A few days ago, people all over the world celebrated the 94 graceful and inspiring years Nelson Mandela has been on Earth.
Mandela is the rarest of leaders: A person whose influence and moral sway transcends the cause he is most associated with — in his case, the horrific apartheid in South Africa, under which he suffered and was imprisoned for a heart-breaking 27 years. However, since the abolition of that frightful regime and practice, and since the great man's release in 1990, Mandela has become just about every thinking person's idea of a true leader.
He is the ultimate example of a statesman — a man whose personal qualities (a quiet manner and temperance of utterance, a sense of equanimity and an always graceful bearing) make him a icon of integrity and honour far beyond the bounds of his own country.
What so much of the world actively hungers for in its public life, and so very rarely finds, is there in Nelson Mandela — leadership with moral force. Mandela is one of only two people who have been made “honorary citizens” of Canada, and the only foreign leader appointed an honorary Companion of the Order of Canada.
Are there any others in our day with such exceptional characteristics? Perhaps the long-time prisoner of Burma, liberated from house arrest only in 2010, Aung San Suu Kyi. She, though not as famous as Mandela, radiates something of his peculiar form of charisma. After her, I am not sure there are any to nominate.
There are no titan figures on the continent as there were during the middle of the last century, when a Polish worker Lech Walesa and the heroic pope, John Paul II, made their contribution to the decline of the evil empire. There was also Margaret Thatcher — with her steeliness, confidence and sheer grip — who merited admiration outside the country she led. And Ronald Reagan had elements in his personality that gave him a reach and persuasiveness beyond his role as president. Long ago we had a smatter of this larger leadership here in Canada when Pierre Trudeau was prime minister. He had inspirational powers.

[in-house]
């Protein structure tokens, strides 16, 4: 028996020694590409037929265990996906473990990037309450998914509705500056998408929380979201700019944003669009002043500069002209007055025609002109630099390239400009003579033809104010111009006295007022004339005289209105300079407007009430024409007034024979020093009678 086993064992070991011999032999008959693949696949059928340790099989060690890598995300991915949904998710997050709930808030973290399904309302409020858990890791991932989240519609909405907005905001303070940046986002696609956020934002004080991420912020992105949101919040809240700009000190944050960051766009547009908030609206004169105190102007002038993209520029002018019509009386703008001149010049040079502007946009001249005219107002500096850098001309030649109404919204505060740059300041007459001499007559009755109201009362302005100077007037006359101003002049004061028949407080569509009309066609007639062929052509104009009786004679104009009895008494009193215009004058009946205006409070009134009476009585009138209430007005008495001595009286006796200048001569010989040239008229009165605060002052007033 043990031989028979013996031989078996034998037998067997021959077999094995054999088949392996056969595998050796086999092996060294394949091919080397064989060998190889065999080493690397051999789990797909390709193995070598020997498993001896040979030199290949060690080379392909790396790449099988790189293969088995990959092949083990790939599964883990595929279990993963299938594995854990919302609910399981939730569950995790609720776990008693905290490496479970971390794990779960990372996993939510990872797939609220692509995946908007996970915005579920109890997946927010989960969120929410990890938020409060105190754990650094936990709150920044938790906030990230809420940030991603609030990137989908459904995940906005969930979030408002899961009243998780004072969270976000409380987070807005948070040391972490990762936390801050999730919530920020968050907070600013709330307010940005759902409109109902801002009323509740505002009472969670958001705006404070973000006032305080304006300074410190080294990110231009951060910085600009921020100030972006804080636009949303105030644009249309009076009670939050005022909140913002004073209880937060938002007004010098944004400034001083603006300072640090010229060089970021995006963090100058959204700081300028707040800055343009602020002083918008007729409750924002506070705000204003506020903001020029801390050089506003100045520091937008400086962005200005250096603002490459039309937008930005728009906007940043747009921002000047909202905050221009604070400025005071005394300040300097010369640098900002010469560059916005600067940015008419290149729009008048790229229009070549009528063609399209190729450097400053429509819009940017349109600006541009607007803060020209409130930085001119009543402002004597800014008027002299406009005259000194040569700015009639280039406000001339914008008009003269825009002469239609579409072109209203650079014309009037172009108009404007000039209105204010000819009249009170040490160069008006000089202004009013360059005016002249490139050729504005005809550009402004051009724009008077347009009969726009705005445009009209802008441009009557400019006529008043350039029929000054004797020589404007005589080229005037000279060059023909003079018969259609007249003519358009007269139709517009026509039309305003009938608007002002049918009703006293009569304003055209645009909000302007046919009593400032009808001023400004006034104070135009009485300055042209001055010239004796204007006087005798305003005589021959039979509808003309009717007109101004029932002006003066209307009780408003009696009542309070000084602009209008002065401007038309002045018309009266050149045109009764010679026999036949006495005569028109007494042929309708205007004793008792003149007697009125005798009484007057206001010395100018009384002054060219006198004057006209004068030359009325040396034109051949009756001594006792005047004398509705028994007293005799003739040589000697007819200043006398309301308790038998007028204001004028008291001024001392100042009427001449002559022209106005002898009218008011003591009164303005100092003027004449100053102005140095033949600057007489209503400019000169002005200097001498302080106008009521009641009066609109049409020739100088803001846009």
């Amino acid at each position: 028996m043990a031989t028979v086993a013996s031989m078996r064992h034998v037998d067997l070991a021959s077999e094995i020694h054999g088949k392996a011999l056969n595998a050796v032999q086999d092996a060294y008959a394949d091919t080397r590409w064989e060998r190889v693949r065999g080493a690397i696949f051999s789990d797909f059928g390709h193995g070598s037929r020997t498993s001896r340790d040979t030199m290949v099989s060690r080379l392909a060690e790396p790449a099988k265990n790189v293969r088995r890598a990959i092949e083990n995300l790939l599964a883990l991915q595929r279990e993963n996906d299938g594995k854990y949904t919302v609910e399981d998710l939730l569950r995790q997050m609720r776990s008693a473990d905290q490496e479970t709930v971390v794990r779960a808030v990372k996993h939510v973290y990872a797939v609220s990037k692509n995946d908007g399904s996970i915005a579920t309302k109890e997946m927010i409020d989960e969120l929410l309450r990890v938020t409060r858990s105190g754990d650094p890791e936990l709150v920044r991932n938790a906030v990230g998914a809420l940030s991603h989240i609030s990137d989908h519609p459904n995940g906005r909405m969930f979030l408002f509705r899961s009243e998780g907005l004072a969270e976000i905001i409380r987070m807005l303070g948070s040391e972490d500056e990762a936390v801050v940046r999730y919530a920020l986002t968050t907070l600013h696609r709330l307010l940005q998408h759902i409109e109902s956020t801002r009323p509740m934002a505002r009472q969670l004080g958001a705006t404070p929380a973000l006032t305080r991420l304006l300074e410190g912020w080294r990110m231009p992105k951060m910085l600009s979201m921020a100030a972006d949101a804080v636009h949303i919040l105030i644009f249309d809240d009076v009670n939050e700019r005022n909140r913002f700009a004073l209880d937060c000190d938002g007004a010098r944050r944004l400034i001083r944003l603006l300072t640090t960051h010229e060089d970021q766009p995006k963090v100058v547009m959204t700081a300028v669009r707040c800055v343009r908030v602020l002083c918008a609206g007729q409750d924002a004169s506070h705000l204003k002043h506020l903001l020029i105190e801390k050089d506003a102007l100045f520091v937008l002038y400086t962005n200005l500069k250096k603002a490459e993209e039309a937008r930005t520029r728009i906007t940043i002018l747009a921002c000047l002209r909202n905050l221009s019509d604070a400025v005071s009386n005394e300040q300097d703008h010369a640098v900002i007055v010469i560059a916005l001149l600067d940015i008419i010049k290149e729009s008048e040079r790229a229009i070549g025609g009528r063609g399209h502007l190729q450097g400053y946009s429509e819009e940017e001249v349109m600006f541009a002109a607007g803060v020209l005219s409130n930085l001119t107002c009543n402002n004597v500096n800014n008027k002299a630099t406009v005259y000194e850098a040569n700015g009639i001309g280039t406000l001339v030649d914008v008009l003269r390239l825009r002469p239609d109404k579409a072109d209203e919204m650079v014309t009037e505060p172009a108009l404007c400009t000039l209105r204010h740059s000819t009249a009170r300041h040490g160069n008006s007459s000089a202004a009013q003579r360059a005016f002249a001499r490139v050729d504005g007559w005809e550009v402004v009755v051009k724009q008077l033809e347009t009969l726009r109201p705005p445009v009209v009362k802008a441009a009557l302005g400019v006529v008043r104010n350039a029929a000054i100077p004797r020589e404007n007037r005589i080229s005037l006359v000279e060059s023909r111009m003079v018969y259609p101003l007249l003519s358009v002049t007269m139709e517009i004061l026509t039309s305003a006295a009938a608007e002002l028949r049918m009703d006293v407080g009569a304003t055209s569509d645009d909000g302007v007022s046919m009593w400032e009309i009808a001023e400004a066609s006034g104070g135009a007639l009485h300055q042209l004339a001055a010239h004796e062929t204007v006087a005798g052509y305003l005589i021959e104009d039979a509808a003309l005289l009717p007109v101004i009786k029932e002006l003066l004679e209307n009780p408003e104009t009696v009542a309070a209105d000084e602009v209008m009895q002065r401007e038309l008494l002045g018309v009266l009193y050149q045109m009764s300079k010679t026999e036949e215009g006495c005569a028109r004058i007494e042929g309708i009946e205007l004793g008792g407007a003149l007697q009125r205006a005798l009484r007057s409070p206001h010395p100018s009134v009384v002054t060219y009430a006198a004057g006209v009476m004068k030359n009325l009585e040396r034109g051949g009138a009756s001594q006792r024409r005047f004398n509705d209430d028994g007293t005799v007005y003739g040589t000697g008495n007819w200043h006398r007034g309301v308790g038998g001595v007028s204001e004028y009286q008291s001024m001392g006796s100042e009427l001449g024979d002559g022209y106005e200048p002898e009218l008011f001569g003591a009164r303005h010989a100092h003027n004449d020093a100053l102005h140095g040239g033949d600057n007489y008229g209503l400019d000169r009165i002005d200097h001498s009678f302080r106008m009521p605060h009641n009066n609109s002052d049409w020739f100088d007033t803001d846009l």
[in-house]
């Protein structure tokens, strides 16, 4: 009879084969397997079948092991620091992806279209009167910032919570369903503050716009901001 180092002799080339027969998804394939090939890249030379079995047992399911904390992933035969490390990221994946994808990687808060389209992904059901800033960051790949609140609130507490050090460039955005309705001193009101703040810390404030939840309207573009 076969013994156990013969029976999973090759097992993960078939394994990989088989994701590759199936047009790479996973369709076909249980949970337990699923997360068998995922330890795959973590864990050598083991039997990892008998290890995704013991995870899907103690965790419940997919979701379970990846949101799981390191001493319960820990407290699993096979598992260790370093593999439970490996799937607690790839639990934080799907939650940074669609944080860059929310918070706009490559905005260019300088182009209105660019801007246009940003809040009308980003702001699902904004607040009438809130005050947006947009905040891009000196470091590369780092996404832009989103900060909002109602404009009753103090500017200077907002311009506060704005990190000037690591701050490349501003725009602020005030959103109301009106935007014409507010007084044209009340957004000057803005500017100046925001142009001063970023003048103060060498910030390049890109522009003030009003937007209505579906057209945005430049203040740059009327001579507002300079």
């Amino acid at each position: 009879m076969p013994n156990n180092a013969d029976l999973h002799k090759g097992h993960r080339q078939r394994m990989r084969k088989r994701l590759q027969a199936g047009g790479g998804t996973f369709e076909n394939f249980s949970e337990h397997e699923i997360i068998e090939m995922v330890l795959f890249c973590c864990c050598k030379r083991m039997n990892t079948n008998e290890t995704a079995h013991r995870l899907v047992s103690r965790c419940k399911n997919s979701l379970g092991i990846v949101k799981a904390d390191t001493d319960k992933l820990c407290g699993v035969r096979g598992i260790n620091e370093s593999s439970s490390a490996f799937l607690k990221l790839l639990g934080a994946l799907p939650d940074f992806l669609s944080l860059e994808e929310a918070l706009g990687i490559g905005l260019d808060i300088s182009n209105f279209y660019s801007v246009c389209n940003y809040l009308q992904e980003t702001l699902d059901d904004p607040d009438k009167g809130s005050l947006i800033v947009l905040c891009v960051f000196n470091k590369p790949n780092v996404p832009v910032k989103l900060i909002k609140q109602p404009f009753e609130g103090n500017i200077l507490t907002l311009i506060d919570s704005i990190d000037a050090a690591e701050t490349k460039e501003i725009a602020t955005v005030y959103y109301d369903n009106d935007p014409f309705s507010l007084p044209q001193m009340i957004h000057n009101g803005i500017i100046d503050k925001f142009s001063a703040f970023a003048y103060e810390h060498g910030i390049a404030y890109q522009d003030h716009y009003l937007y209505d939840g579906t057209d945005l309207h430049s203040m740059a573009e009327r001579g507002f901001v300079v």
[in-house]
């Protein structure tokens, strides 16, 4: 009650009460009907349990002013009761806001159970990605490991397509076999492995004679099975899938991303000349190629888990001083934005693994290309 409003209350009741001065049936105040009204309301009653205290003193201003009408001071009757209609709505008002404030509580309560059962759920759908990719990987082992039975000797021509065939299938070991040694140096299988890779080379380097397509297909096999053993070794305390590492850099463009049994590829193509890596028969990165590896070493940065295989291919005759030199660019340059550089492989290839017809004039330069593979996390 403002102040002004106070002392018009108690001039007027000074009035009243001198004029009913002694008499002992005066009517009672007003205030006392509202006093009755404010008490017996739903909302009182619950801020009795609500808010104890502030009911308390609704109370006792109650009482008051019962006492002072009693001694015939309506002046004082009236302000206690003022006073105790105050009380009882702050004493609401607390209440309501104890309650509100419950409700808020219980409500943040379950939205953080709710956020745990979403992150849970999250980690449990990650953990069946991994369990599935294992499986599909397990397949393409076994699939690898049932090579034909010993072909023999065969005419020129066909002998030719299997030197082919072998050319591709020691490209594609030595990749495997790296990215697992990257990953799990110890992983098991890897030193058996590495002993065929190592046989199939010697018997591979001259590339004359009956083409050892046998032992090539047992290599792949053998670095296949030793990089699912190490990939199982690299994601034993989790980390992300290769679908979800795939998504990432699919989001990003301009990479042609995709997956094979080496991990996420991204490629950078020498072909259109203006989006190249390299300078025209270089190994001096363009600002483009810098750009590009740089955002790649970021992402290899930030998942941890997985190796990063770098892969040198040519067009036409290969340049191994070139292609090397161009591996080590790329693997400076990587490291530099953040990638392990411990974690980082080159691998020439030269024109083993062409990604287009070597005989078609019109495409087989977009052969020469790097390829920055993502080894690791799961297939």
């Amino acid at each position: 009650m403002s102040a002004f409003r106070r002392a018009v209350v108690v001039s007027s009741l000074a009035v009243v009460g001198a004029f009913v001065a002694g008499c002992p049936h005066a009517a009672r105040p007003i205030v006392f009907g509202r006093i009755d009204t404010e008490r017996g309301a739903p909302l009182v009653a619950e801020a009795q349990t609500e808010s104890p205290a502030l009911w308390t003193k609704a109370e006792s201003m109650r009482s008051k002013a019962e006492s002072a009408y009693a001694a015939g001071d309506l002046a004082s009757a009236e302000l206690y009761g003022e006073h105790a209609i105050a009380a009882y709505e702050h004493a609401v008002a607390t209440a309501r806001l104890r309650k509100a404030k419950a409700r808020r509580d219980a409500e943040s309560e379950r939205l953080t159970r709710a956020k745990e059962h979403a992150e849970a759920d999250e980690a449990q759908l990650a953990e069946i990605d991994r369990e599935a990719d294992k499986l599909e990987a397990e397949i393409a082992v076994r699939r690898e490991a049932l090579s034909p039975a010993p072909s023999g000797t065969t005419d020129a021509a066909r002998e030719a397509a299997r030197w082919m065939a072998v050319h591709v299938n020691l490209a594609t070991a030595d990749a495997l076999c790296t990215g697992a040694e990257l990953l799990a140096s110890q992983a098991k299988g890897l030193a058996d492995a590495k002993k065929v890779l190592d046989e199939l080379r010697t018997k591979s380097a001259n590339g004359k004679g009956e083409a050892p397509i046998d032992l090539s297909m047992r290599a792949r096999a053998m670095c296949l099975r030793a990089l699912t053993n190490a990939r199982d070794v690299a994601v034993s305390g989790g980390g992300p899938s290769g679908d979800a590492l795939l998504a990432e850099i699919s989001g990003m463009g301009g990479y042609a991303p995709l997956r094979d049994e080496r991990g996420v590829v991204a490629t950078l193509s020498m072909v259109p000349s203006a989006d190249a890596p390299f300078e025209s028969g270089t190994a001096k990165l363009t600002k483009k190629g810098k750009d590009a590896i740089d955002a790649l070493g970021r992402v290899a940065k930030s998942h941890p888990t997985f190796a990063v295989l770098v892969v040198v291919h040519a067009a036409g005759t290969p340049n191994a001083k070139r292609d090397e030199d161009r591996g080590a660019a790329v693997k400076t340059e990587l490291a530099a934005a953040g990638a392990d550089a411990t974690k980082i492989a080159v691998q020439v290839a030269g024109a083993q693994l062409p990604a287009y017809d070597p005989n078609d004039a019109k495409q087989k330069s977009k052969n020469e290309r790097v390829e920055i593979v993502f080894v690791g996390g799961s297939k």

Today, as the world spins nearer and nearer to possible conflict (the tensions of the Middle East increasingly ripen toward open conflict), where are the larger-than-life figures offering guidance? Where are the men and women who can claim the respect and attention of the great worldwide public?
They are nowhere. The UN — which in a sense contains all the world's leaders — is a swamp of mediocrities, hypocrites and tyrants. Obama, for the bright glistening hour of his campaign four years ago, has shed his numinous lustre. He is just a politican now, one with the best or the worst of them.
Everywhere from Greece to (in lesser degree) our own country, there is a sense of exhaustion to our politics, an air — not of despair so much as a cold, tired, resigned apathy. The political process, and the politicians who people it, has disappointed so often, in big things and small, from city to country, that the public more and more averts its attention when it can — wants more to “be left alone” than pestered by the hollow campaigns and always failing promises of those who so selfishly woo them.
A statesman of Mandela's depth and example, possessed of that moral centre, which gives Mandela his almost unique power, is nowhere on the scene when most one is needed. There is no fledgling Churchill for our time. It is ironic that as we drift even more toward turmoil, the world has so few that can measure up to its perils and challenges.
It will hurt some people to hear it but, in this context, our own guy, Stephen Harper, is one of the more capable (I do not say inspirational) figures on the world stage today. That — for good or ill — is a measure of them, as much as it is of him.
Rex Murphy, "Where have all the leaders gone?" National Post (July 21, 2012).
Reprinted with permission of the National Post.
Rex Murphy is host of CBC Radio One's Cross-Country Checkup and contributes weekly TV essays on diverse topics to CBC TV's The National. (See Rex's TV commentaries). In addition, he writes book reviews, commentaries, and a weekly column for the National Post.
Rex Murphy was born near St. John's, Newfoundland, where he graduated from Memorial University. In l968, he went to Oxford University as a Rhodes Scholar. His primary interest is in language and English literature, but he also has a strong link with politics. His first book, Points of View, is described on Amazon: "With TV commentator and journalist Rex Murphy, it's easy to put a twist on the old parable: when he is good he is very very good, and when he's angry, he's awesome. Uncommonly dignified, relentlessly honest, unencumbered by de rigueur political correctness, and solidly grounded by his Newfoundland roots, Murphy is that rarest of TV types. He's an everyman who happens to be a Rhodes Scholar, and a personality treasured for his brain, not his looks...A cranky intellect, maybe, but an intellect just the same. It's Murphy's almost reluctant cynicism — delivered in language as sharp as shattered glass and aimed squarely at those in ivory towers — that makes Points of View a must-read."
Copyright © 2012 Rex Murphy
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